Last week, I committed an unpardonable sin while speaking at Cross Point.
I didn’t mean to. I mean that’s my home church. As a speaker, the last thing I want to do is mess up during one of the 5 services I spoke at that day. If that happens out on the road, I can hang my head in shame and retreat back to Nashville, resting in the knowledge that I probably won’t see those folks again.
But when it’s your own church and you mess up during a sermon, those poor people have to make eye contact with you the next Sunday and the Sunday after that.
What did I do from stage that was so erroneous?
I forget to give the answer to one of my fill in the blanks during my sermon.
There were three in the sermon, one for each main point. And I hit the first two, just fine. I said the right sentence, revealed what was supposed to go in the blank and saw the congregation collectively scribble. But in the third service, I forgot to say the third sentence. I shared the point. I told the story. I just didn’t say the answer to the fill in the blank.
I realized this during my closing prayer. In the midst of praying, I actually gave the answer to the fill in the blank. I’m pretty sure that’s going to earn me a straight shot to hades. Who puts a fill in the blank in a prayer? Me.
As soon as service was over, I went to the lobby to sign some books and shake some hands and kiss some babies. Within 30 seconds, an elderly woman pulled me aside, put her bulletin on the table in front of me, showed me her empty blanks, and said, “Why do you hate Jesus so much?”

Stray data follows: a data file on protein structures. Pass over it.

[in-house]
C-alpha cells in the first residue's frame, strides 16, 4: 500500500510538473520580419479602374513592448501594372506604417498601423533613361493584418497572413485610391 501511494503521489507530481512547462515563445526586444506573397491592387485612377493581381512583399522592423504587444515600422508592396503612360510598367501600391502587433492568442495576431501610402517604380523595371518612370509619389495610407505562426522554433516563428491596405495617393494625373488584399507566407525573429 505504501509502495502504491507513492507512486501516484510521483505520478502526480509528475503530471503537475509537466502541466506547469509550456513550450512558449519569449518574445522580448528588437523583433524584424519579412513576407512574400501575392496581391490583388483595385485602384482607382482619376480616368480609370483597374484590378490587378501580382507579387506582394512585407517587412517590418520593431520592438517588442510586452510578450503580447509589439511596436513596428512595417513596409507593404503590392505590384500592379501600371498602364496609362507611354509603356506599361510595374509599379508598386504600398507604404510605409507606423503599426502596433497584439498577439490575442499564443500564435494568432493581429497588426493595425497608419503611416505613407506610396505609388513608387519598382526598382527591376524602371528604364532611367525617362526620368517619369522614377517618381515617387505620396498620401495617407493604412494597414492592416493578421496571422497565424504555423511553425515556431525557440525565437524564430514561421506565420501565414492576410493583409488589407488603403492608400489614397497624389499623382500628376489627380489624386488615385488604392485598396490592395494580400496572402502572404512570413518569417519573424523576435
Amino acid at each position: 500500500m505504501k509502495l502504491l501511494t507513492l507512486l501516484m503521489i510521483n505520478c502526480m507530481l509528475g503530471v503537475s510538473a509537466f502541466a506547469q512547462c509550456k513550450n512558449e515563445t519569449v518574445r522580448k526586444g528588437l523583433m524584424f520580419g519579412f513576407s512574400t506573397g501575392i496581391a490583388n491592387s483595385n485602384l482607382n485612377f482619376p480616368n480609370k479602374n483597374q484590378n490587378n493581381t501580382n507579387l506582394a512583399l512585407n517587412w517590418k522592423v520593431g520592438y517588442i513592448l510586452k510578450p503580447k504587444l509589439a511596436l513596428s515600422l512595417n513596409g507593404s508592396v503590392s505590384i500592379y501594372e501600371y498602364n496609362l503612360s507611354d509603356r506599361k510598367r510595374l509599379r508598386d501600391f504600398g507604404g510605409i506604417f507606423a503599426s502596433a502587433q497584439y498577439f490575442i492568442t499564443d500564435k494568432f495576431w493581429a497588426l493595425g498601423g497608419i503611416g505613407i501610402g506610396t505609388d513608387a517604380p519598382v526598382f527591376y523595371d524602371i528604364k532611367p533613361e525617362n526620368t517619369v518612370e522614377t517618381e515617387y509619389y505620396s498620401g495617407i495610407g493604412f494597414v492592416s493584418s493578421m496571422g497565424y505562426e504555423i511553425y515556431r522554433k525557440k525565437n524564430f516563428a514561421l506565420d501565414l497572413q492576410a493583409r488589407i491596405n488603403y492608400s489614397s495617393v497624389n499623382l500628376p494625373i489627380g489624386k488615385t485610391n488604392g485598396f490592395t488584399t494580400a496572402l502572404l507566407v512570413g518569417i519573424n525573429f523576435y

Those weren’t her exact words, in fact I might have exaggerated that a little bit. She was actually quite nice and said, “I think I might have missed your last fill in the blank.” We both knew she hadn’t. I had, and I immediately said, “Not at all. In my excitement, I skipped right by it.” I didn’t ask her if she had heard it in my closing prayer, like an Easter Egg hidden in a movie. I didn’t ask her if she opened her eyes during the closing the prayer, grabbed her bulletin and filled out the last line.
I didn’t have to, because she handed me the bulletin and had me fill it out for her. It was only right.
And no sooner had she left than a married couple approached me with an iPad. They had created their own version of the bulletin sermon notes. By forgetting to mention that line, I had created digital disappointment. I apologized and helped them fill out the sermon notes and then hit that point 19 times in the next service.
You better believe I remembered that fill in the blanks section next service. I wore out that point! I was all over that point like Rebecca Black on the word “Friday.”
And I had to be, because although both of those people were incredibly gracious to me, if there’s one things we Christians don’t mess around with, it’s the fill in the blanks.
Do you fill in the blanks during a sermon?